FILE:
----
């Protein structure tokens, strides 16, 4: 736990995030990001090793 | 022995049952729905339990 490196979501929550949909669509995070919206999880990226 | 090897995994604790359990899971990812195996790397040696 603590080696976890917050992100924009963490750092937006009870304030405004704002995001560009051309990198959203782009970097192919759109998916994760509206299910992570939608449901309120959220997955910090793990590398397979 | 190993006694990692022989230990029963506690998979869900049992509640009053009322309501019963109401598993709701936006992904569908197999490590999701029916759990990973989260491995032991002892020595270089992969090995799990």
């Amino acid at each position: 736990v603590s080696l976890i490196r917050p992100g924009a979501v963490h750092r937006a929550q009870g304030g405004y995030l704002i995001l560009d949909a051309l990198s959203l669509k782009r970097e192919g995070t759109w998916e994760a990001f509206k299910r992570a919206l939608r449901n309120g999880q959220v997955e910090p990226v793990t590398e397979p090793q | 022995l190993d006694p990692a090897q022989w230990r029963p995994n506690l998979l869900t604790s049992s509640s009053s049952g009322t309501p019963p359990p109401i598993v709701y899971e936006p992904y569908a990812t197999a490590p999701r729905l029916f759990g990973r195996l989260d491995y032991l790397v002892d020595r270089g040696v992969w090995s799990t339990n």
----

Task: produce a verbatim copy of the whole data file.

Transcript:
């Protein structure tokens, strides 16, 4: 736990995030990001090793 | 022995049952729905339990 490196979501929550949909669509995070919206999880990226 | 090897995994604790359990899971990812195996790397040696 603590080696976890917050992100924009963490750092937006009870304030405004704002995001560009051309990198959203782009970097192919759109998916994760509206299910992570939608449901309120959220997955910090793990590398397979 | 190993006694990692022989230990029963506690998979869900049992509640009053009322309501019963109401598993709701936006992904569908197999490590999701029916759990990973989260491995032991002892020595270089992969090995799990």
């Amino acid at each position: 736990v603590s080696l976890i490196r917050p992100g924009a979501v963490h750092r937006a929550q009870g304030g405004y995030l704002i995001l560009d949909a051309l990198s959203l669509k782009r970097e192919g995070t759109w998916e994760a990001f509206k299910r992570a919206l939608r449901n309120g999880q959220v997955e910090p990226v793990t590398e397979p090793q | 022995l190993d006694p990692a090897q022989w230990r029963p995994n506690l998979l869900t604790s049992s509640s009053s049952g009322t309501p019963p359990p109401i598993v709701y899971e936006p992904y569908a990812t197999a490590p999701r729905l029916f759990g990973r195996l989260d491995y032991l790397v002892d020595r270089g040696v992969w090995s799990t339990n």